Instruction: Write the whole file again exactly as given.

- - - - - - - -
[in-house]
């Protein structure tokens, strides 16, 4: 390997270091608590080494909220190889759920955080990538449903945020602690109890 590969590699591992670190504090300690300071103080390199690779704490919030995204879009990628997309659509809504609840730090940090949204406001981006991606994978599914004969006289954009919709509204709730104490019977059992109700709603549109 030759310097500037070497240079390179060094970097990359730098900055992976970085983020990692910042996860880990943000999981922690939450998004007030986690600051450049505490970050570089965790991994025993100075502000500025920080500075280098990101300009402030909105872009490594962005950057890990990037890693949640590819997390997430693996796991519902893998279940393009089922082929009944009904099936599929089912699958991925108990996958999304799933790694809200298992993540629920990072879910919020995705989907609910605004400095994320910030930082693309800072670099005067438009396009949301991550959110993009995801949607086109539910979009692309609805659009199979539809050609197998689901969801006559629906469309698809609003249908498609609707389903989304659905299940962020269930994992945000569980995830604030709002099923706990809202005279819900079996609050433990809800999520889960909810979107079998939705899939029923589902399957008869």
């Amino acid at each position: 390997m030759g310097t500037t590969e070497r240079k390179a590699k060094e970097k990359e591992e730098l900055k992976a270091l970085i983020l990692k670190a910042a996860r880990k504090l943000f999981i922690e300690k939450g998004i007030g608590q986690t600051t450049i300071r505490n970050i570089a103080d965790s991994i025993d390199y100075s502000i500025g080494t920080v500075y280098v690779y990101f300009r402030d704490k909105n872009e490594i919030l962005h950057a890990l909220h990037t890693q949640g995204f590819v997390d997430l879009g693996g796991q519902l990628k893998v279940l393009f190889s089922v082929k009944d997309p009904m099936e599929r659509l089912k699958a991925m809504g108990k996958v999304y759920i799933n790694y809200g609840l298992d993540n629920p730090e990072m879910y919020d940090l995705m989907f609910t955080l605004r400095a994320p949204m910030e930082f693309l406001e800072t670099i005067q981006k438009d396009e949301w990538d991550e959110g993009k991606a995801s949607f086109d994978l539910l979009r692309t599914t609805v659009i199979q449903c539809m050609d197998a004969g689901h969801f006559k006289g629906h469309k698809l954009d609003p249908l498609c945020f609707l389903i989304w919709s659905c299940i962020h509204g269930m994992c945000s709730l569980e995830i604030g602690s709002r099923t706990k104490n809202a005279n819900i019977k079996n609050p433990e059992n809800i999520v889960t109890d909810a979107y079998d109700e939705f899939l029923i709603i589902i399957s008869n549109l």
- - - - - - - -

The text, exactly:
[in-house]
């Protein structure tokens, strides 16, 4: 390997270091608590080494909220190889759920955080990538449903945020602690109890 590969590699591992670190504090300690300071103080390199690779704490919030995204879009990628997309659509809504609840730090940090949204406001981006991606994978599914004969006289954009919709509204709730104490019977059992109700709603549109 030759310097500037070497240079390179060094970097990359730098900055992976970085983020990692910042996860880990943000999981922690939450998004007030986690600051450049505490970050570089965790991994025993100075502000500025920080500075280098990101300009402030909105872009490594962005950057890990990037890693949640590819997390997430693996796991519902893998279940393009089922082929009944009904099936599929089912699958991925108990996958999304799933790694809200298992993540629920990072879910919020995705989907609910605004400095994320910030930082693309800072670099005067438009396009949301991550959110993009995801949607086109539910979009692309609805659009199979539809050609197998689901969801006559629906469309698809609003249908498609609707389903989304659905299940962020269930994992945000569980995830604030709002099923706990809202005279819900079996609050433990809800999520889960909810979107079998939705899939029923589902399957008869």
């Amino acid at each position: 390997m030759g310097t500037t590969e070497r240079k390179a590699k060094e970097k990359e591992e730098l900055k992976a270091l970085i983020l990692k670190a910042a996860r880990k504090l943000f999981i922690e300690k939450g998004i007030g608590q986690t600051t450049i300071r505490n970050i570089a103080d965790s991994i025993d390199y100075s502000i500025g080494t920080v500075y280098v690779y990101f300009r402030d704490k909105n872009e490594i919030l962005h950057a890990l909220h990037t890693q949640g995204f590819v997390d997430l879009g693996g796991q519902l990628k893998v279940l393009f190889s089922v082929k009944d997309p009904m099936e599929r659509l089912k699958a991925m809504g108990k996958v999304y759920i799933n790694y809200g609840l298992d993540n629920p730090e990072m879910y919020d940090l995705m989907f609910t955080l605004r400095a994320p949204m910030e930082f693309l406001e800072t670099i005067q981006k438009d396009e949301w990538d991550e959110g993009k991606a995801s949607f086109d994978l539910l979009r692309t599914t609805v659009i199979q449903c539809m050609d197998a004969g689901h969801f006559k006289g629906h469309k698809l954009d609003p249908l498609c945020f609707l389903i989304w919709s659905c299940i962020h509204g269930m994992c945000s709730l569980e995830i604030g602690s709002r099923t706990k104490n809202a005279n819900i019977k079996n609050p433990e059992n809800i999520v889960t109890d909810a979107y079998d109700e939705f899939l029923i709603i589902i399957s008869n549109l």